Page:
Gov. David Paterson has signed into law legislation protecting domestic workers, granting bereavement and funeral leave rights to same-sex partners and ensuring fair play in the construction industry.
• The Domestic Workers Bill of Rights, which takes effect Nov. 29, provides that persons “employed in a home or residence for the purpose of caring for a child, serving as a companion for a sick, convalescing or elderly person, housekeeping, or for any other domestic service purpose” are eligible for overtime pay after 40 hours of work, one day of rest every seven days, three paid days of rest annually after one year of work and protection from sexual or racial harassment.
• Under law A.2563-A, employers that provide leave for the death of an employee’s child, spouse, parent or other relative of the spouse must now also provide such leave for committed same-sex partners, effective Oct. 29. The new law defines committed same-sex partners as “those who are financially and emotionally interdependent in a manner commonly presumed of spouses.”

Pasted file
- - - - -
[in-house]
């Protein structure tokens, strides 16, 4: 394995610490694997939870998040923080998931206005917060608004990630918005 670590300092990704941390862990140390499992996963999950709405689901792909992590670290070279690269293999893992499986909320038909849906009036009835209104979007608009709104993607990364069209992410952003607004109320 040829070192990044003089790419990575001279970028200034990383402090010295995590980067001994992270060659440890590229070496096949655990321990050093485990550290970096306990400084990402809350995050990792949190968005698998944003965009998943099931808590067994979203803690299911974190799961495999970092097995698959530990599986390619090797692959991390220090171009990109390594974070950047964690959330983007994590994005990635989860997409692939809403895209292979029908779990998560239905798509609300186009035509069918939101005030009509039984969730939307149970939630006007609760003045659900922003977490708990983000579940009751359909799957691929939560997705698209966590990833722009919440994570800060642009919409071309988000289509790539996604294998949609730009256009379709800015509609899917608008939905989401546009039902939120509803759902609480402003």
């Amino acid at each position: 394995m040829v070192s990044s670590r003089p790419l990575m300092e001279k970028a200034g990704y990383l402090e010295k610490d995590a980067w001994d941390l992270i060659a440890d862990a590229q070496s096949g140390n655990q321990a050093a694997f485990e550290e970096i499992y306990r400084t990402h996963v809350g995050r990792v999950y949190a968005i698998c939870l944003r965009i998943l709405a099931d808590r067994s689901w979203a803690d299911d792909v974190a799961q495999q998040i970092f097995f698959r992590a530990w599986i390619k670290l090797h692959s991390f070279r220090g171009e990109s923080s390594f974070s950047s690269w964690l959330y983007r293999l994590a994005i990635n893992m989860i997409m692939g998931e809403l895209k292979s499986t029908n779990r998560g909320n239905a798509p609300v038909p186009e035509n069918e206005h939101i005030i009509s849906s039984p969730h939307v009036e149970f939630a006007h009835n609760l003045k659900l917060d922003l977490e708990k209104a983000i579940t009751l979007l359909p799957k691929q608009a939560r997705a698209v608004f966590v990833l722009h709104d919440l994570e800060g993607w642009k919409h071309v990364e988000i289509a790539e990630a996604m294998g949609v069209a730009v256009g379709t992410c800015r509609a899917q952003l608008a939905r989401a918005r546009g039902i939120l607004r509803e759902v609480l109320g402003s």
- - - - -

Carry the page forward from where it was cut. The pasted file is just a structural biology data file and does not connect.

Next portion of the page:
• The Construction Industry Fair Play Act, also effective Oct. 29, creates a presumption that any person performing services for a construction contractor is an employee, not an independent contractor. To overcome that presumption, a construction company must show the alleged independent contractor is free from control and direction in performing the job, the service is performed outside the usual course of business and the individual is engaged in an independently established trade, occupation, profession or business. The law also sets civil and criminal penalties for construction industry employers that willfully misclassify employees.
Advice: If you think your company or organization is covered by these new laws, check with your attorney right away.
- How to Fire an Employee the Legal Way: 6 Termination Guidelines
- Can we recover the cost of a former employee's laptop by withholding from his final paycheck?
- Handbooks 101: 4 guidelines to follow, 5 policies to include
- Fair treatment wins when whistle-blower sues
- NLRB's 'ambush' rules reduced union election cycle by 2 weeks